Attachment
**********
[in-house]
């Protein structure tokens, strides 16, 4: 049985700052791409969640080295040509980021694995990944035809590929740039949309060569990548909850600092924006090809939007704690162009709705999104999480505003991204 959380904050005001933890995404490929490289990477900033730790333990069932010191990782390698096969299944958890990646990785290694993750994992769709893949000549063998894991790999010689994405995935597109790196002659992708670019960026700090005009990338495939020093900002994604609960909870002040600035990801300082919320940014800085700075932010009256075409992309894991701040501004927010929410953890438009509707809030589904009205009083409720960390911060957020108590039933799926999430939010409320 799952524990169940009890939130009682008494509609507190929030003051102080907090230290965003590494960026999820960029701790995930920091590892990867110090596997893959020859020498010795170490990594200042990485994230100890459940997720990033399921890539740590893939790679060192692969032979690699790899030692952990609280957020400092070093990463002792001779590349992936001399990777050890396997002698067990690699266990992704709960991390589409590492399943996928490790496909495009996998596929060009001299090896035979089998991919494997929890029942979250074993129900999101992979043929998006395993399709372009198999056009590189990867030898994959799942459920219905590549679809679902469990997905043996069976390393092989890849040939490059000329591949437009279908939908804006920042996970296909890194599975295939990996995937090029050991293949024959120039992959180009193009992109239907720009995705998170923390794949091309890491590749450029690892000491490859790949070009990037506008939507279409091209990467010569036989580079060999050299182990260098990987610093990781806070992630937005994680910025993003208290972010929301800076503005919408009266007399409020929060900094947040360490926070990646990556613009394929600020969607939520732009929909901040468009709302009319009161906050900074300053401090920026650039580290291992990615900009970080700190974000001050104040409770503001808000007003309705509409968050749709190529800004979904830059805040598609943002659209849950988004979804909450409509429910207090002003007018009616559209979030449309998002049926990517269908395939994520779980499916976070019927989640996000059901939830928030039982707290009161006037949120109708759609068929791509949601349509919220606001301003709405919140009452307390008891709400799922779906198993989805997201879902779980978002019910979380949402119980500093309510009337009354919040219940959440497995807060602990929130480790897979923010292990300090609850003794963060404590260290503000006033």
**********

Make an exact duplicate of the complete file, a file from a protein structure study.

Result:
[in-house]
């Protein structure tokens, strides 16, 4: 049985700052791409969640080295040509980021694995990944035809590929740039949309060569990548909850600092924006090809939007704690162009709705999104999480505003991204 959380904050005001933890995404490929490289990477900033730790333990069932010191990782390698096969299944958890990646990785290694993750994992769709893949000549063998894991790999010689994405995935597109790196002659992708670019960026700090005009990338495939020093900002994604609960909870002040600035990801300082919320940014800085700075932010009256075409992309894991701040501004927010929410953890438009509707809030589904009205009083409720960390911060957020108590039933799926999430939010409320 799952524990169940009890939130009682008494509609507190929030003051102080907090230290965003590494960026999820960029701790995930920091590892990867110090596997893959020859020498010795170490990594200042990485994230100890459940997720990033399921890539740590893939790679060192692969032979690699790899030692952990609280957020400092070093990463002792001779590349992936001399990777050890396997002698067990690699266990992704709960991390589409590492399943996928490790496909495009996998596929060009001299090896035979089998991919494997929890029942979250074993129900999101992979043929998006395993399709372009198999056009590189990867030898994959799942459920219905590549679809679902469990997905043996069976390393092989890849040939490059000329591949437009279908939908804006920042996970296909890194599975295939990996995937090029050991293949024959120039992959180009193009992109239907720009995705998170923390794949091309890491590749450029690892000491490859790949070009990037506008939507279409091209990467010569036989580079060999050299182990260098990987610093990781806070992630937005994680910025993003208290972010929301800076503005919408009266007399409020929060900094947040360490926070990646990556613009394929600020969607939520732009929909901040468009709302009319009161906050900074300053401090920026650039580290291992990615900009970080700190974000001050104040409770503001808000007003309705509409968050749709190529800004979904830059805040598609943002659209849950988004979804909450409509429910207090002003007018009616559209979030449309998002049926990517269908395939994520779980499916976070019927989640996000059901939830928030039982707290009161006037949120109708759609068929791509949601349509919220606001301003709405919140009452307390008891709400799922779906198993989805997201879902779980978002019910979380949402119980500093309510009337009354919040219940959440497995807060602990929130480790897979923010292990300090609850003794963060404590260290503000006033």